Delays in cancer diagnosis 'claim thousands of lives each year'

In collaboration with the Press Association

Earlier diagnosis of people with cancer could save between 5,000 and 10,000 lives each year, Professor Mike Richards, the National Cancer Director for England, has claimed.

Professor Richards has written an article for a special supplement of the British Journal of Cancer, which estimates the extent to which delayed diagnosis influences survival rates in England.

This analysis included data on late diagnosis and rates of surgery, radiotherapy and chemotherapy for breast, bowel and lung cancer - the three cancers with the highest UK death rates - in the late 1990s in England and other European countries.

The paper noted that one-year survival for breast, bowel and lung cancers in England is lower than the European average and considerably below the countries with the best results.

The analysis indicates that late diagnosis was almost certainly a major contributor to poor survival in England for all three cancers.

The study revealed that between 5,000 and 10,000 deaths within five years of diagnosis could be avoided every year in England if efforts to promote earlier diagnosis and appropriate primary surgical treatment are successful.

Although exact estimates are impossible, it seems highly likely that these factors accounted for the large majority of the avoidable deaths in England observed during the 1990s for patients with breast, bowel and lung cancer.

There is no reason to think that the same factors will not apply in some, if not all, other cancers for which survival in England is below the European average.

The article noted that things are likely to have changed over the ten years since the data were collected, with major progress being made in terms of cutting hospital waiting times, extending and improving the national breast screening programme and introducing bowel screening.

However, it is pointed out that much less attention has been paid to the problem of late diagnosis, which is starting to be addressed through the National Awareness and Early Diagnosis Initiative (NAEDI).

NAEDI is a public sector/third sector partnership that was announced in the Cancer Reform Strategy. Led by Professor Richards and Harpal Kumar, Cancer Research UK's chief executive, its role is to coordinate and provide support to activities that promote the earlier diagnosis of cancer.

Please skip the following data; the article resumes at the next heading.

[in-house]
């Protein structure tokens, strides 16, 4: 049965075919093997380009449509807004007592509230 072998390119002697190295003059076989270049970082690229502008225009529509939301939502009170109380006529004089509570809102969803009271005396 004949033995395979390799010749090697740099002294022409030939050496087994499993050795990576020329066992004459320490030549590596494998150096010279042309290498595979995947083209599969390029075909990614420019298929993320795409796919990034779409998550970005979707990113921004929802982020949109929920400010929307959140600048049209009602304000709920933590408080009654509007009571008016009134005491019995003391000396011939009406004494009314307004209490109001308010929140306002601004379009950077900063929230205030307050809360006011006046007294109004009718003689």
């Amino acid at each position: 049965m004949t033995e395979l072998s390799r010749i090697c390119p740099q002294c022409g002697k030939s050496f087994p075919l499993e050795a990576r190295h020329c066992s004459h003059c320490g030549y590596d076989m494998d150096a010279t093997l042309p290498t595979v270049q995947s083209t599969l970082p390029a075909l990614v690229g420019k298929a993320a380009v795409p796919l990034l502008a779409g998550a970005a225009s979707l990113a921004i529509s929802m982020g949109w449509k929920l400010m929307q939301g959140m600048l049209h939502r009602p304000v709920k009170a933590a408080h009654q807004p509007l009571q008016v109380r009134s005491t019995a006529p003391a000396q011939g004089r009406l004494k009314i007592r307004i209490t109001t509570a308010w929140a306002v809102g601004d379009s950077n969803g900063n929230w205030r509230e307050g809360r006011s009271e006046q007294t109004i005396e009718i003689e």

Professor Mike Richards, National Cancer Director and author of the paper, said: "These delays in patients presenting with symptoms and cancer being diagnosed at a late stage inevitably cost lives. The situation is unacceptable so the first big step has been to understand why the delays occur.

"The next step for the National Awareness and Early Diagnosis Initiative (NAEDI) is to fix this problem. To do that we're working with people at a community level and with GPs to help them identify patients who could have cancer. On a wider scale, the government is committed to improving GPs' access to diagnostic tests.

"Cancer Research UK researchers also published a national survey for NAEDI, which revealed that 40 per cent of us would put off going to our doctor because we're worried about wasting their time. We now need to investigate the best ways to break down any barriers between GPs and patients and how to reduce delays in primary care.

"Early diagnosis is our next big challenge in cancer and will be crucial in bringing our survival rates up to the best in Europe."

Sara Hiom, director of health information at Cancer Research UK, said: "It's really important that people can recognise cancer symptoms and feel that they can report concerns to their GP at an early stage.

"When cancers are detected earlier, treatment is usually more effective and often milder. We're not expecting people to be able to recall every symptom, but being generally aware of changes that could be a sign of cancer could make a crucial difference for people who do develop the disease."

Ms Hiom noted that GPs are faced with a difficult task, with the average family doctor only seeing one case of each of the four biggest cancers each year.

"Many of the symptoms that could be cancer often turn out to be something less serious, but it's best to get things like unusual lumps, changes to moles, unusual bleeding or changes to bowel motions checked out by a GP," she added.


  • Richards, M. (2009). The size of the prize for earlier diagnosis of cancer in England British Journal of Cancer, 101 DOI: 10.1038/sj.bjc.6605402